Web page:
Sometimes in our great nation, silence is a huge problem. We have glaring issues that need to be dealt with and communication barriers continue to block our pathways to solutions. Things like racism, domestic violence, classism and education discrepancy are all on the list.
So when WNBA players around the league take a stand and address a social issue, it should be more than welcome. But after off duty police officers chose to leave a Minnesota Lynx game where they voluntarily chose to work security, an entire controversy followed the league and invoked the powers that be in the league to demand the players be silent.
The officers took issue with Lynx players wearing shirts recognizing and expressing support for the Alton Sterling and Philando Castile — two black men who were killed by police officers in their respective cities — as well as the police officers slain in Dallas in retaliation to those killings by a lone assailant.
Shortly after the New York Liberty, Indiana Fever and Phoenix Mercury all wore black shirts during warmups in solidarity with the Lynx and their cause which led to $5,000 fines for each organization and $500 fines for each of the participating players because they are “expected to comply” to the league’s uniform policy according to WNBA President Lisa Borders. This triggered a movement around the league where multiple teams wore shirts supporting the Black Lives Matter cause, including the Washington Mystics, despite the potential fines on the way.
On Saturday, the league rescinded its fines to the teams and players. Despite the fines, Borders said she supports the players taking a stand against social injustice. However, she said, she wants to make sure they play well on the court and “are happy off of the court.”
Talk about being tone deaf.
As a black woman, Borders should clearly have some grasp of what her players are feeling. The WNBA is under special circumstances being a women’s league and a league with more than an overwhelming majority of its players being black. What are two of the biggest issues this country has that people don’t like to talk about? Black issues and women issues.
Misogyny is rampant in our country and always has been regardless of race. Black people have been oppressed since they set foot on this country’s soil. So when the WNBA fines these women and essentially tell them to remain silent while their worlds are being shaken up, they’re contributing to the silence of black women everywhere as much as any crooked police officer or racist bigot.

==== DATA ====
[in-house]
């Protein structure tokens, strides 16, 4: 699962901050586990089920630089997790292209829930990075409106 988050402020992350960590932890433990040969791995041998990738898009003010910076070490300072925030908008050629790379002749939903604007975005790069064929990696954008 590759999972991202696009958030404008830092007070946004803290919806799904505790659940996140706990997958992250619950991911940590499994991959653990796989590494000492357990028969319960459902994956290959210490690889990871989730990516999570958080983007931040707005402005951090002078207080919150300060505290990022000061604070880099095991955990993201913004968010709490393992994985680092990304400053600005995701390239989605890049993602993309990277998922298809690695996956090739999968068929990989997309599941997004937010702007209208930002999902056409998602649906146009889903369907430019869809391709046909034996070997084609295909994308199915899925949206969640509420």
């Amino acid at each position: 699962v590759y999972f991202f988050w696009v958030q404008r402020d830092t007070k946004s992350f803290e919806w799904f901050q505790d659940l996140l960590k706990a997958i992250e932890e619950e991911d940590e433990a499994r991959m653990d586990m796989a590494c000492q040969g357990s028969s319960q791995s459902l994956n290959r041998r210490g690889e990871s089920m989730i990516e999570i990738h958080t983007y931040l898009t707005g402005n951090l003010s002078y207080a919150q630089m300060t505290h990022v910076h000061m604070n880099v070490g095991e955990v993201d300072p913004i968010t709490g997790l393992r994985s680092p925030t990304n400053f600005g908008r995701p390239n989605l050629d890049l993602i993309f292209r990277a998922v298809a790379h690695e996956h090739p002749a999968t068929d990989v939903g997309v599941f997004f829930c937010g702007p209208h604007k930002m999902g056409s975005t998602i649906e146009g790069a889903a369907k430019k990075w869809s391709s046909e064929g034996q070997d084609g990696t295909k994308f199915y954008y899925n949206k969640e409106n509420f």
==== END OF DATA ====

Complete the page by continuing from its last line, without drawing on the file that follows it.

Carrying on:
Rescinding the fines is all good and well, but the league deserves no credit for doing so. These are fines that should never have been imposed in the first place. After the league showed its solidarity with the people of Orlando and raised money to support the families of the victims slain during the terrorist attack, all bets were off. The same rules apply. People are dead. Families are hurting. They need support. The players used their platform to help them, and the shamefully league shut them down.
What happens more often? Black people are killed by police officers nearly every day. And according to a study done by the Washington Post, black people are 2.5 times more likely than their white counterparts to be killed by a police officer. So when Tina Charles, Tanisha Wright, Swin Cash and Tamika Catchings show solidarity to these people in pain — show that someone else actually cares — it means something. These people need the help. They need something, any little thing, just to get through. Just to be recognized. And the WNBA tried to take that away from them.
So, no, we should not clap for the league for doing what was right in the first place. Especially not when it was convenient for them to do so. Because of the Rio De Janeiro Olympics, the WNBA is on hiatus until August 26. Borders said she would work with the players union to come up with a way to satisfy everyone in this situation and find a way to “make their views known to their fans and the public.”
But we already know how they feel. They’ve done a great job of showing the people how they feel and expressing themselves despite Borders and the league trying to silence them. The best solution is to allow the players to continue doing what they’re doing. It’s working and, who knows, it may end up causing change.
Borders would be smart to do that — especially since many of the players in the league play for other leagues around the world and make much higher salaries than they do in the WNBA. The WNBA needs these women. The women don’t need the WNBA.
We’ll see how the situation plays out and what solutions both sides come up with. Basketball is popular in America and the WNBA’s star power is growing. After this, it will grow even more. But for it to continue, the players need more freedom to express themselves.
The precedent is there. The league did it with Orlando. Their NBA counterparts have been able to do similar things with the support of Commissioner Adam Silver and the two leagues are under the same NBA umbrella.
There is no excuse. Silence is the enemy, and these women refuse to allow it to deter them. Borders and the WNBA can either get with it or get lost, because the platform will be put to use regardless.